The Federal Government’s announcement that fully vaccinated international students, eligible visa holders and travellers from Japan and South Korea can travel to Australia from next week has been welcomed by Chief Minister Andrew Barr and two of the ACT’s major universities.
Prime Minister Scott Morrison yesterday (22 November) confirmed the arrangements, saying it marked “a major milestone in our pathway. It’s a major milestone about what Australians have been able to achieve and enable us to do”.
Vaccinated international students with a valid visa will no longer need an exemption to travel to Australia, but they will be subject to the quarantine arrangements of the state or territory they are travelling to.
Fully vaccinated means a person must have received a full course of one of the six TGA-recognised COVID-19 vaccines, the three being administered in Australia – Pfizer, AstraZeneca and Moderna – as well as the Johnson & Johnson (Janssen) vaccine, Coronavac (Sinovac; predominantly used in China) and Covishield (predominantly used in India).
It’s not yet known if international student visas will be extended to make up for the time they were locked out.
Upon learning of the announcement, Mr Barr said it was good to finally have confirmation from the Federal Government on this matter.
“The return of international students will further support our economic recovery, which is already well underway,” he said.
“It will help create jobs in our local tertiary education sector and assist in addressing labour shortages in industries such as hospitality, tourism and retail.”
According to the Chief Minister, international education contributes more than $1 billion annually to the ACT economy.
For almost two years, international students and other groups have been locked out of the country or forced to quarantine on their arrival as international borders closed due to COVID-19. Both UC and the ANU have pushed governments for concrete plans to bring international students back to campus.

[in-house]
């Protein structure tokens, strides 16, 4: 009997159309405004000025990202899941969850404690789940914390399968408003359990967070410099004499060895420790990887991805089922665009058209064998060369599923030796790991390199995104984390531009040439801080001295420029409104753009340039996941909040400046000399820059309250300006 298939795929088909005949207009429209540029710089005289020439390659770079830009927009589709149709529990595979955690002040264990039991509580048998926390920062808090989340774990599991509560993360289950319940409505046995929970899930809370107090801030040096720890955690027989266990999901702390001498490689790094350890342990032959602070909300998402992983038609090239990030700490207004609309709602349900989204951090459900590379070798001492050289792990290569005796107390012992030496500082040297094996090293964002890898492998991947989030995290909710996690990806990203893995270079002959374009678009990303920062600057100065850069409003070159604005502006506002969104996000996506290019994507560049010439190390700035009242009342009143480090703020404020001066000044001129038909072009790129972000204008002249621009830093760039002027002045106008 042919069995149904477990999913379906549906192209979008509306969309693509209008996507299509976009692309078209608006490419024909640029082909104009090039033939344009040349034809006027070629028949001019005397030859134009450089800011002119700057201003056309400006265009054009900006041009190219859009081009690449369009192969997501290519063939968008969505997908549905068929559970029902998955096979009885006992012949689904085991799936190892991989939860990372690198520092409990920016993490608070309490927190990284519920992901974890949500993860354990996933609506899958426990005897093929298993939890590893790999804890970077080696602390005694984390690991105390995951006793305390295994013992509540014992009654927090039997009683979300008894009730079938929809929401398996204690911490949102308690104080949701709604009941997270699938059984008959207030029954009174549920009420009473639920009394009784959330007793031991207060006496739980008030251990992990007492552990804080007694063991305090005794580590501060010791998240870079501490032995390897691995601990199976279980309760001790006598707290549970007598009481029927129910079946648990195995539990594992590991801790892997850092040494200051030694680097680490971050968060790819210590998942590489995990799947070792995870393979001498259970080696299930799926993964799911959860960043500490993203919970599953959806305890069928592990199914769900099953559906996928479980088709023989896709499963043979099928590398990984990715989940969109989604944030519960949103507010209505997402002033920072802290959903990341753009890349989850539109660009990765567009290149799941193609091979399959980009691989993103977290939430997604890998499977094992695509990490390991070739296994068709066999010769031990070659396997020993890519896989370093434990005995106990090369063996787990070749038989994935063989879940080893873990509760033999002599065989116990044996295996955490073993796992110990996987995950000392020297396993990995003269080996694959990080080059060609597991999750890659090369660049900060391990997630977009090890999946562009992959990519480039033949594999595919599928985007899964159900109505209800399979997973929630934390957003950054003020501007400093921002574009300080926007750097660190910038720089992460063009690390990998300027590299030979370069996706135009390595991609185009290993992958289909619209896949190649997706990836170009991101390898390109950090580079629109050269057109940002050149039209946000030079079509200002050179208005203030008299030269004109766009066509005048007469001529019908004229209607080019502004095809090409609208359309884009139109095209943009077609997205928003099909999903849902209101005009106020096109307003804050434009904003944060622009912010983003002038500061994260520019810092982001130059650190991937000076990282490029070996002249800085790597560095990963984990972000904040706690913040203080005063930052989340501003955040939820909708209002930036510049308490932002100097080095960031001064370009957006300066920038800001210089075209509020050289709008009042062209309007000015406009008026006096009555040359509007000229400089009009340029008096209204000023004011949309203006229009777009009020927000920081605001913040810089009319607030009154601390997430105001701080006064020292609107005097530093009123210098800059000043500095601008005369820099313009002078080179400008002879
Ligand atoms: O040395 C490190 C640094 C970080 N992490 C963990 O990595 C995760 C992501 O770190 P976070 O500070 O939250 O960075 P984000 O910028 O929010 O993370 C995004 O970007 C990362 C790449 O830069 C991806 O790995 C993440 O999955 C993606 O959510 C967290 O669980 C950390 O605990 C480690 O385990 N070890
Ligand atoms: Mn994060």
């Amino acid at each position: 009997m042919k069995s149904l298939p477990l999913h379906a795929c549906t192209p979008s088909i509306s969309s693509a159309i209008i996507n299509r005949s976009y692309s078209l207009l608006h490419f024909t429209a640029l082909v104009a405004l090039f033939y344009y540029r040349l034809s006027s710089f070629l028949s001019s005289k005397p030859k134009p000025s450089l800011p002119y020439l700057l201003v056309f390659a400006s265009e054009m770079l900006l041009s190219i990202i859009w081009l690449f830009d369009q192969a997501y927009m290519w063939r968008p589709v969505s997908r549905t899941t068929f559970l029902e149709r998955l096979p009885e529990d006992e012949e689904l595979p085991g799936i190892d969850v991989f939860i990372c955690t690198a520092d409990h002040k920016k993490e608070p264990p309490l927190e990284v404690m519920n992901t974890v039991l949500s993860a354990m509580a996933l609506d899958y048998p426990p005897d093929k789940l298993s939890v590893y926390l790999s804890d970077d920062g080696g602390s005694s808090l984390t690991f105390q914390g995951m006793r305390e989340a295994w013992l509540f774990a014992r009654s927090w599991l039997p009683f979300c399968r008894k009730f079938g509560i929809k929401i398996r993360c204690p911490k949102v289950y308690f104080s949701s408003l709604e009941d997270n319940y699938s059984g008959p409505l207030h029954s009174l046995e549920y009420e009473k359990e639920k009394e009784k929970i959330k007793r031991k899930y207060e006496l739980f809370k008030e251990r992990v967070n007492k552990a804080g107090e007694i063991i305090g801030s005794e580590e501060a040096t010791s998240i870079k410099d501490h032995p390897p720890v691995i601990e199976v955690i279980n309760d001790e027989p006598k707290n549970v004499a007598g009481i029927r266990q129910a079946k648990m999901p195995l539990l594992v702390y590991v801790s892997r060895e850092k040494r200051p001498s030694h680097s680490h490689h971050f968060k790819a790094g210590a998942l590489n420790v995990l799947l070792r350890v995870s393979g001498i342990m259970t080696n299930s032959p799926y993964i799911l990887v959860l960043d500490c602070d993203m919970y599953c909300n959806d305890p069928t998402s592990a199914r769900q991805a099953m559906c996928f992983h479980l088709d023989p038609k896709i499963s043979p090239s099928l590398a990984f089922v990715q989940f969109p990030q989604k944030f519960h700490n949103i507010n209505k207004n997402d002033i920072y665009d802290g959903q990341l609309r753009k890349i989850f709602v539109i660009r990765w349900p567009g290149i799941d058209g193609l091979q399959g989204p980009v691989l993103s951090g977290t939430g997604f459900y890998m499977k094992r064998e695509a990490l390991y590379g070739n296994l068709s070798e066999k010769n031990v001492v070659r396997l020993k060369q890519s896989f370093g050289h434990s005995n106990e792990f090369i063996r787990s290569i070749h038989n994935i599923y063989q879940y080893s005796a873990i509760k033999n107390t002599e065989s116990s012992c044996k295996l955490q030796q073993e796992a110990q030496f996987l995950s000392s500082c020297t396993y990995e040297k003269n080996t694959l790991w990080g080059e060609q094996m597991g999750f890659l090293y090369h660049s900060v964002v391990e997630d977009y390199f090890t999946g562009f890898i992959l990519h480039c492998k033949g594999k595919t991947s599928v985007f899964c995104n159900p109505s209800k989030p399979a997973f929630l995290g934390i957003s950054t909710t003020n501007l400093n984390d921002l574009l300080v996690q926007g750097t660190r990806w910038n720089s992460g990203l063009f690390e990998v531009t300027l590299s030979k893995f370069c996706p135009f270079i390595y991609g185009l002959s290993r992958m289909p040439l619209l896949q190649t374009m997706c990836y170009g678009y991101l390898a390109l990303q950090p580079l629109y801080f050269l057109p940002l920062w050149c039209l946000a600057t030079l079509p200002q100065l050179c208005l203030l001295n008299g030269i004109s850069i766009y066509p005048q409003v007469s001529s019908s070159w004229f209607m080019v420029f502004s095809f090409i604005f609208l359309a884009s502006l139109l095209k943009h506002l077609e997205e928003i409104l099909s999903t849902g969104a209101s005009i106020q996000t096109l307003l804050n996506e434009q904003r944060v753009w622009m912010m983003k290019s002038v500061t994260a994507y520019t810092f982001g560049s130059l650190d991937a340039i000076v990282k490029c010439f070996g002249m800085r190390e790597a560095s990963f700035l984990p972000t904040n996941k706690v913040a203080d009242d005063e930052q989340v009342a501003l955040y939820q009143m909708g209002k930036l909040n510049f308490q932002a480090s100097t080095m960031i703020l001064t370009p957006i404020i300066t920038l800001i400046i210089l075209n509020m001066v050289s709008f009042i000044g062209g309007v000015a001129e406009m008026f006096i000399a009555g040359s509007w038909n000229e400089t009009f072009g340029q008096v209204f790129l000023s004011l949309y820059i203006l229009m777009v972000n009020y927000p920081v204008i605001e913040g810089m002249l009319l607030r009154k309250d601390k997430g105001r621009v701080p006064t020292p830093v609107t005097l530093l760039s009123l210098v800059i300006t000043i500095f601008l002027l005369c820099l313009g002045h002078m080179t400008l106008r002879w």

UC Vice-Chancellor Professor Paddy Nixon said the university had been working closely with the ACT and Federal governments on a plan to bring international students back to campus for 2022, but it was cancelled due to Sydney’s delta outbreak.
He said all international students have been missed over the last two years, and the community is excited to welcome them back to Canberra and to campus.
He added that the hundreds of existing students overseas would be the university’s “priority”.
A spokesperson for the ANU echoed Professor Nixon’s sentiments.
They said the Federal Government’s commitment to open borders to international students is an important step toward bringing students back home to Canberra.
“We’ve missed them and they’ve missed us. They want to get back to ANU and we can’t wait to welcome them back as soon as we can safely can,” the spokesperson said.
“We will work with the government to give them the information they need, including around sufficient resourcing, to be ready to administer the relevant visa processes,” they said.
ANU Vice-Chancellor Brian Schmidt told ABC Radio yesterday that Australia’s regional influence could wane if there is not a good rebound in the number of international students coming to the country.